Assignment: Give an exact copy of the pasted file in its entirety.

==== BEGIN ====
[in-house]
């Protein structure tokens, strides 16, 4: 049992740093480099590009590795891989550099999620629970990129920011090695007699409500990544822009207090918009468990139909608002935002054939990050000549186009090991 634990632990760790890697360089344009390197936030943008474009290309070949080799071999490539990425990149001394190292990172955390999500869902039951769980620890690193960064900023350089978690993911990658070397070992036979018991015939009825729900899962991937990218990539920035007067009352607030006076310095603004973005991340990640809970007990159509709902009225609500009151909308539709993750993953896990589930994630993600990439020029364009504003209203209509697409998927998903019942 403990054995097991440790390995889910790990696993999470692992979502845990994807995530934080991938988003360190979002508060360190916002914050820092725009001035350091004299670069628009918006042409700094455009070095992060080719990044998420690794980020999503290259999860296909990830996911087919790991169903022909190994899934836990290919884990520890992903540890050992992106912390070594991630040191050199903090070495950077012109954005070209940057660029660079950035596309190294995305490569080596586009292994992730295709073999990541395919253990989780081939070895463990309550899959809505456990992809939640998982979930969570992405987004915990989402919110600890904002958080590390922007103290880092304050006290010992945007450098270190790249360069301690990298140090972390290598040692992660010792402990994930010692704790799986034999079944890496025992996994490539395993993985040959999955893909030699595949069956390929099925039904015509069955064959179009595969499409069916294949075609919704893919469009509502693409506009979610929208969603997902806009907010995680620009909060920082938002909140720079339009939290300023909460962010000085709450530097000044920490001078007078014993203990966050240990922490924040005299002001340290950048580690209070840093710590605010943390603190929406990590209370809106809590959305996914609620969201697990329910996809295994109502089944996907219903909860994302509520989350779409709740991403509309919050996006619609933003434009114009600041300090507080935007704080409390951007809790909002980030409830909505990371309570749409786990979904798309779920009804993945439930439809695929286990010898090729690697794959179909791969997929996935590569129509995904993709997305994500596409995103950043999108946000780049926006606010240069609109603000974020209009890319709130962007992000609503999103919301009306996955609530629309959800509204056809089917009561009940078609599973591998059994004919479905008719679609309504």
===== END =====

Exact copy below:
[in-house]
């Protein structure tokens, strides 16, 4: 049992740093480099590009590795891989550099999620629970990129920011090695007699409500990544822009207090918009468990139909608002935002054939990050000549186009090991 634990632990760790890697360089344009390197936030943008474009290309070949080799071999490539990425990149001394190292990172955390999500869902039951769980620890690193960064900023350089978690993911990658070397070992036979018991015939009825729900899962991937990218990539920035007067009352607030006076310095603004973005991340990640809970007990159509709902009225609500009151909308539709993750993953896990589930994630993600990439020029364009504003209203209509697409998927998903019942 403990054995097991440790390995889910790990696993999470692992979502845990994807995530934080991938988003360190979002508060360190916002914050820092725009001035350091004299670069628009918006042409700094455009070095992060080719990044998420690794980020999503290259999860296909990830996911087919790991169903022909190994899934836990290919884990520890992903540890050992992106912390070594991630040191050199903090070495950077012109954005070209940057660029660079950035596309190294995305490569080596586009292994992730295709073999990541395919253990989780081939070895463990309550899959809505456990992809939640998982979930969570992405987004915990989402919110600890904002958080590390922007103290880092304050006290010992945007450098270190790249360069301690990298140090972390290598040692992660010792402990994930010692704790799986034999079944890496025992996994490539395993993985040959999955893909030699595949069956390929099925039904015509069955064959179009595969499409069916294949075609919704893919469009509502693409506009979610929208969603997902806009907010995680620009909060920082938002909140720079339009939290300023909460962010000085709450530097000044920490001078007078014993203990966050240990922490924040005299002001340290950048580690209070840093710590605010943390603190929406990590209370809106809590959305996914609620969201697990329910996809295994109502089944996907219903909860994302509520989350779409709740991403509309919050996006619609933003434009114009600041300090507080935007704080409390951007809790909002980030409830909505990371309570749409786990979904798309779920009804993945439930439809695929286990010898090729690697794959179909791969997929996935590569129509995904993709997305994500596409995103950043999108946000780049926006606010240069609109603000974020209009890319709130962007992000609503999103919301009306996955609530629309959800509204056809089917009561009940078609599973591998059994004919479905008719679609309504």